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San Ramon Valley Unified School District installs 10k photovoltaic panels at five schools

In a move that is proving to be controversial with some, some California school districts are looking to a high-tech way to save money, even if the payback won't be achieved until well over a decade later. CNN is reporting that some California school districts are looking to low-interest federal loans to install solar panels on schools.

CNN singled out the San Ramon Valley Unified School District, which has installed roughly 10,000 photovoltaic panels at five of its 35 total schools at a cost of $23 million. Under the most optimistic projections, the photovoltaic panels would offset energy usage at the schools by 67 to 75 percent. 

According to spokesman Terry Koehne, the San Ramon Valley Unified School District will pay back the loans courtesy of the energy savings from using the solar installations. However, this won't be a quick payback for the school system -- it will take roughly 16 years to break even on the photovoltaic panels.

Koehne, however, points to the upside of embarking on this expensive venture; "It's pure profit after that. And following that, we're going to start realizing savings of $2 (million), $3 (million), $4 million a year."

Like many schools across the nation, California schools are facing a serious budget crunch. Less money means fewer teachers, fewer teaching assistants, and more students per classroom. By making this move now, the school district is hoping that the future payoff will allow it use its resources more wisely. 

Lower production costs, thanks to stiff competition from Chinese companies, is causing a surge in the adoption of solar panels. One of the causalities of the race to the bottom in panel costs was Silicon Valley-based Solyndra. The company received a rushed $535 million loan courtesy of the Obama industry during 2009 in order to bolster its operations.

However, the company two years later filed for bankruptcy and axed over 1,000 employees. Interestingly, an email that was sent out before final approval of the loan was granted rightly projected that the company would run out of money by September 2011.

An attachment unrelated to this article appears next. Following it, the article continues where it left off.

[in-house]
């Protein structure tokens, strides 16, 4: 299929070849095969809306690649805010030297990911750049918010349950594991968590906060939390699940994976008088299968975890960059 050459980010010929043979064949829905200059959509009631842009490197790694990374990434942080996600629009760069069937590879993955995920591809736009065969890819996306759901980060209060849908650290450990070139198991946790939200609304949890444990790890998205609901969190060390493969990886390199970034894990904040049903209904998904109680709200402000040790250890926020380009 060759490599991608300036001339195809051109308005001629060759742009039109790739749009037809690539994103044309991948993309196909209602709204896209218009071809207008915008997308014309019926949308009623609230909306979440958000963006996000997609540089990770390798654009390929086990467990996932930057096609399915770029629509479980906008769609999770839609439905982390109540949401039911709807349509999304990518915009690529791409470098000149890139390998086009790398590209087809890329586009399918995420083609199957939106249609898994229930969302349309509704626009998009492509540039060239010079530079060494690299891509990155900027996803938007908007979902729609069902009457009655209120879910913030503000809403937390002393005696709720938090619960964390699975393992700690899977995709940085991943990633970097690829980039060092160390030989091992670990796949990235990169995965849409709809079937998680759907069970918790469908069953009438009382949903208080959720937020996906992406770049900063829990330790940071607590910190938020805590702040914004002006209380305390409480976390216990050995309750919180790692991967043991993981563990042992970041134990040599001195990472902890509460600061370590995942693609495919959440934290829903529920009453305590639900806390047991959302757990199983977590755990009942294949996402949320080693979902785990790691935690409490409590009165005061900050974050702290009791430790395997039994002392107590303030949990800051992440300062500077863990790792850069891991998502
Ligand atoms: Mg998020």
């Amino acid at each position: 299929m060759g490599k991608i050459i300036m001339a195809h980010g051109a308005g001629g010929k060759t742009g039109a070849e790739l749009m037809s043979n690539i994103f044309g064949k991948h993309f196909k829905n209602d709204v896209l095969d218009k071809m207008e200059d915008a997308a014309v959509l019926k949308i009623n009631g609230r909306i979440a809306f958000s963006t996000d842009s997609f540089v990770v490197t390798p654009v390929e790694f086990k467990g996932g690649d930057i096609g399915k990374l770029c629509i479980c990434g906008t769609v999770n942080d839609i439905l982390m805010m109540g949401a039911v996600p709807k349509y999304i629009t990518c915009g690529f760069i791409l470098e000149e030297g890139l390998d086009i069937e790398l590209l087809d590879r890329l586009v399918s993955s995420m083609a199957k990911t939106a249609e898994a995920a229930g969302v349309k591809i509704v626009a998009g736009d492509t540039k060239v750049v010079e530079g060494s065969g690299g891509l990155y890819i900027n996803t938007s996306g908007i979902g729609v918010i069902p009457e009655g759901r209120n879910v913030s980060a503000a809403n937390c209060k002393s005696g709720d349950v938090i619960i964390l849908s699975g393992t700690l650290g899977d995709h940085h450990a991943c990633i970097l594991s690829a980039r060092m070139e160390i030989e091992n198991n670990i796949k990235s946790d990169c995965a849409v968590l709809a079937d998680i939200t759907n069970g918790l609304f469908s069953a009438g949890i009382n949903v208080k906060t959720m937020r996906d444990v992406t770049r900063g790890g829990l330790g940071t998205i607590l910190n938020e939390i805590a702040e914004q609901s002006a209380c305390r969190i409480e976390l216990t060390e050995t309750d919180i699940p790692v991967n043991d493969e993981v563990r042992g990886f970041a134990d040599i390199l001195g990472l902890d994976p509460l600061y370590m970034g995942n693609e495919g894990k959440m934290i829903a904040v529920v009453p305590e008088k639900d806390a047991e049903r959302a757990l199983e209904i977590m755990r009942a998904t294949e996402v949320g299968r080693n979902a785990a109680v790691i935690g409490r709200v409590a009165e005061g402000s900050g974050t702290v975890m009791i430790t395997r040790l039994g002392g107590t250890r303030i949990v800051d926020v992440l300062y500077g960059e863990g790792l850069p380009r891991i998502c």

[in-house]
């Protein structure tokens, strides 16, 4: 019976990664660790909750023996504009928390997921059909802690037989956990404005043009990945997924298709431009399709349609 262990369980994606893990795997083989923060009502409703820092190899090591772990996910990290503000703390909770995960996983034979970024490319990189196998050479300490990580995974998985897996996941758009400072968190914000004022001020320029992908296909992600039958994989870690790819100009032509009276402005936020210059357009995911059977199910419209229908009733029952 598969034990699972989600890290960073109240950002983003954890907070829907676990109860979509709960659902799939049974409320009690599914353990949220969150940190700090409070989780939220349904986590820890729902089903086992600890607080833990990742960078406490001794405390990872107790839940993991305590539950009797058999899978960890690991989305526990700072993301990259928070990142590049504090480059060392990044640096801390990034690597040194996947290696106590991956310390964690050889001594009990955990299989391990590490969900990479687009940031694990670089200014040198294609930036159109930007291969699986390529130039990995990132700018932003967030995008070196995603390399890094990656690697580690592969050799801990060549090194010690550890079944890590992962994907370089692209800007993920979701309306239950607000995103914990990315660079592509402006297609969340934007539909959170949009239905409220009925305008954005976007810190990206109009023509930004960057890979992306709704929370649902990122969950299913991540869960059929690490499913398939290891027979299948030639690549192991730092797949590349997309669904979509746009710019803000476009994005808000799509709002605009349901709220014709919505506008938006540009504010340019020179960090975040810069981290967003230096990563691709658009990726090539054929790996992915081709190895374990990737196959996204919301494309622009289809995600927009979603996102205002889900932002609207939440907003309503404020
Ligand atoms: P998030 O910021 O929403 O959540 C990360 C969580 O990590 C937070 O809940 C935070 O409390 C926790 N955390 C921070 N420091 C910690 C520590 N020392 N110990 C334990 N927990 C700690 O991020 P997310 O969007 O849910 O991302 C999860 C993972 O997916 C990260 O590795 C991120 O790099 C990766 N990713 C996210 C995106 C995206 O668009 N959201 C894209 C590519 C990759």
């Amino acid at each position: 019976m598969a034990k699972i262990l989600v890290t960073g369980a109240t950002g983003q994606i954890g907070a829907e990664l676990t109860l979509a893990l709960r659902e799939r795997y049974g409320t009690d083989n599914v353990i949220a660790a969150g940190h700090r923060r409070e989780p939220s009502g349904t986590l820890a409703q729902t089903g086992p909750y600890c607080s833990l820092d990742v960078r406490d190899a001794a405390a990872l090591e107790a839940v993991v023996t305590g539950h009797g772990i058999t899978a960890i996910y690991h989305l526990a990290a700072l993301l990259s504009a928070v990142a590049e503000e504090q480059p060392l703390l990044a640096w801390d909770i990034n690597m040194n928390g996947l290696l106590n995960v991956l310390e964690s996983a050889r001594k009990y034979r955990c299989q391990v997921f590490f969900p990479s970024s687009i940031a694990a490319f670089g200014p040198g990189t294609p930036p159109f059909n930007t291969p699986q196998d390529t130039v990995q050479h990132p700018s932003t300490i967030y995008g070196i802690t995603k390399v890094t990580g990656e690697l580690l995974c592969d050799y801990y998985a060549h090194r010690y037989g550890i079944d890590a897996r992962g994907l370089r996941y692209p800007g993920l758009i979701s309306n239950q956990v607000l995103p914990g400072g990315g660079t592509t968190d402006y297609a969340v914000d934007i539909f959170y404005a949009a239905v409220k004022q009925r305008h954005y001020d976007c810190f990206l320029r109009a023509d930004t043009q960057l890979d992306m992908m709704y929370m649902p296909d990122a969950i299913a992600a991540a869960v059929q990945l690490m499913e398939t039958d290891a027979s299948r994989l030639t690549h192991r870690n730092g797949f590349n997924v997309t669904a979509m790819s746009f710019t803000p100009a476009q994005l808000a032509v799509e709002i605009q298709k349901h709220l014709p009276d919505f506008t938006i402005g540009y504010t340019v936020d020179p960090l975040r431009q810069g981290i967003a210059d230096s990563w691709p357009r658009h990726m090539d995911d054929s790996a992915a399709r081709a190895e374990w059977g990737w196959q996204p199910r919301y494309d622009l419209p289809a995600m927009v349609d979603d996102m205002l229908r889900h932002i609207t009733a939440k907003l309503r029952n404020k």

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RE: Irrational rationalization
By damania1 on 9/18/2011 9:15:12 PM , Rating: 1
Solar (rooftop)? That tells me the statistics are flawed as there are other types of solar installations. Anyways, death shouldn't be the only consideration. How about how much each technology affects the health of the population and how much damage in terms of economy and quality of life it does. I bet if the people of Fukushima had to do it over again they would not go the nuclear route. We have the choice the people of Fukushima wish they had.


RE: Irrational rationalization
By Solandri on 9/19/2011 8:17:16 AM , Rating: 4
quote:
Solar (rooftop)? That tells me the statistics are flawed as there are other types of solar installations.

Rooftop installation is the most common because roofs are typically "wasted" space. A ground-based installation makes sense in a vast desert, but that eliminates the "local power generation" argument for solar. For an urban or even suburban setting the roof is the best, and quite frequently the only place to put solar panels without incurring additional costs due to having to purchase more real estate. And in low-latitude locations where solar does best, a rooftop installation helps reduce air conditioning requirements by shading the actual roof of the building.
quote:
I bet if the people of Fukushima had to do it over again they would not go the nuclear route.

Well yeah. And I bet if someone who died installing a rooftop solar panel had it to do over again, they would not go the solar route.

You can't analyze which power technology is better based on anecdotal incidents. You have to look at the long-term average over time. When you do that, nuclear is the safest, almost the cheapest (I believe hydro is cheaper), requires less space, and requires less construction materials than any other power technology, including renewables.

Its only significant problem is the waste, which IMHO is overblown. Powering a typical American home for 30 years with coal would generate ~160 tons of coal ash, ~400 tons of CO2, and several tons of other pollutants. In contrast, powering it with nuclear would only generate about 2 tablespoons of spent fuel (approx 1/10th that if you reprocess). Over 500 tons of pollutants vs. 2 tablespoons. Even if you don't believe that nuclear is the best solution, you have to be to crazy to oppose it if it means continuing to operate our coal plants.

(Incidentally, to power the same home for 30 years generates about 750 kg of steel, concrete, and FRP waste for wind; about 700 kg of steel and PV waste for solar; and about 250 kg of steel and concrete waste for nuclear. So aside from the spent fuel, nuclear is cleaner than renewables too.)


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